The Collaborative International Dictionary of English v.0.48:
Matter \Mat"ter\, n. [OE. matere, F. mati[`e]re, fr. L. materia;
perh. akin to L. mater mother. Cf. Mother, Madeira,
1. That of which anything is composed; constituent substance;
material; the material or substantial part of anything;
the constituent elements of conception; that into which a
notion may be analyzed; the essence; the pith; the
He is the matter of virtue. --B. Jonson.
2. That of which the sensible universe and all existent
bodies are composed; anything which has extension,
occupies space, or is perceptible by the senses; body;
Note: Matter is usually divided by philosophical writers into
three kinds or classes: solid, liquid, and gaseous.
Solid substances are those whose parts firmly cohere
and resist impression, as wood or stone. Liquids have
free motion among their parts, and easily yield to
impression, as water and wine. Gaseous substances are
elastic fluids, called vapors and gases, as air and
3. That with regard to, or about which, anything takes place
or is done; the thing aimed at, treated of, or treated;
subject of action, discussion, consideration, feeling,
complaint, legal action, or the like; theme. "If the
matter should be tried by duel." --Bacon.
Son of God, Savior of men! Thy name
Shall be the copious matter of my song. --Milton.
Every great matter they shall bring unto thee, but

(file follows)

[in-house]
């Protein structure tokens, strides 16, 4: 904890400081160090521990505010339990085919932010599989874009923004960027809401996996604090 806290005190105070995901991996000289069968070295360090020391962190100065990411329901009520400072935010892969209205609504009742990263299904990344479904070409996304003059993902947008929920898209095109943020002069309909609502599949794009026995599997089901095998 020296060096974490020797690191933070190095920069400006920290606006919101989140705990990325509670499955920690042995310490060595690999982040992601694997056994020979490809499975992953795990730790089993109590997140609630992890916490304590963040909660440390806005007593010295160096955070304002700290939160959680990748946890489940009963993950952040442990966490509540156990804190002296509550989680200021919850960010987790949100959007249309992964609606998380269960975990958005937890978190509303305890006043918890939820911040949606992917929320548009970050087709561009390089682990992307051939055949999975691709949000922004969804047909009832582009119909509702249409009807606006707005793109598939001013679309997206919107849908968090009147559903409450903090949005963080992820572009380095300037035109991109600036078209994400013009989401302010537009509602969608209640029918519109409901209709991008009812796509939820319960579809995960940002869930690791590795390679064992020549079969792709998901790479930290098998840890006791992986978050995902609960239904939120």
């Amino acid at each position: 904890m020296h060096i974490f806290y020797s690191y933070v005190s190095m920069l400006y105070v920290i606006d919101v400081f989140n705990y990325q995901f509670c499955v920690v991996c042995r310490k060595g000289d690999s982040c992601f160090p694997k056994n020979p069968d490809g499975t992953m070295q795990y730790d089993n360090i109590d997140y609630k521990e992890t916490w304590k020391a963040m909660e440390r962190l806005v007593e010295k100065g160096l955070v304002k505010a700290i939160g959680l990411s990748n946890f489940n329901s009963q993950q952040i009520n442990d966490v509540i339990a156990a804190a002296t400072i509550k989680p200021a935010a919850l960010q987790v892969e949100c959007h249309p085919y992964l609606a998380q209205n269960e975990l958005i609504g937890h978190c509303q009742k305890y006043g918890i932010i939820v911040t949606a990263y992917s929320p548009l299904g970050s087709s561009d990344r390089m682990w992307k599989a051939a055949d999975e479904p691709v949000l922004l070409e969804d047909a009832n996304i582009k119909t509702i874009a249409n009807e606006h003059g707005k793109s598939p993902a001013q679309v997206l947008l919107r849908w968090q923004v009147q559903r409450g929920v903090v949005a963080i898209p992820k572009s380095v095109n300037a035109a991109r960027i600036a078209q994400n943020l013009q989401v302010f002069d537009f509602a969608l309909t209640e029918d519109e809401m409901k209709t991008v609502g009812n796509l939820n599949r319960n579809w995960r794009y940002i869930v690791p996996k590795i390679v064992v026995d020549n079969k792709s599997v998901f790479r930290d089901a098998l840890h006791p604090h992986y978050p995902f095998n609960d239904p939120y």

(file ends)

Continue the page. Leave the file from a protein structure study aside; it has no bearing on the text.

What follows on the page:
every small matter they shall judge. --Ex. xviii.
4. That which one has to treat, or with which one has to do;
concern; affair; business.
To help the matter, the alchemists call in many
vanities out of astrology. --Bacon.
Some young female seems to have carried matters so
far, that she is ripe for asking advice.
5. Affair worthy of account; thing of consequence;
importance; significance; moment; -- chiefly in the
phrases what matter? no matter, and the like.
A prophet some, and some a poet, cry;
No matter which, so neither of them lie. --Dryden.
6. Inducing cause or occasion, especially of anything
disagreeable or distressing; difficulty; trouble.
And this is the matter why interpreters upon that
passage in Hosea will not consent it to be a true
story, that the prophet took a harlot to wife.
7. Amount; quantity; portion; space; -- often indefinite.
Away he goes, . . . a matter of seven miles. --L'
I have thoughts to tarry a small matter. --Congreve.
No small matter of British forces were commanded
over sea the year before. --Milton.
8. Substance excreted from living animal bodies; that which
is thrown out or discharged in a tumor, boil, or abscess;
pus; purulent substance.
9. (Metaph.) That which is permanent, or is supposed to be
given, and in or upon which changes are effected by
psychological or physical processes and relations; --
opposed to form. --Mansel.
10. (Print.) Written manuscript, or anything to be set in
type; copy; also, type set up and ready to be used, or
which has been used, in printing.
Dead matter (Print.), type which has been used, or which is
not to be used, in printing, and is ready for
Live matter (Print.), type set up, but not yet printed
Matter in bar, Matter of fact. See under Bar, and
Matter of record, anything recorded.
Upon the matter, or Upon the whole matter, considering
the whole; taking all things into view; all things
Waller, with Sir William Balfour, exceeded in horse,
but were, upon the whole matter, equal in foot.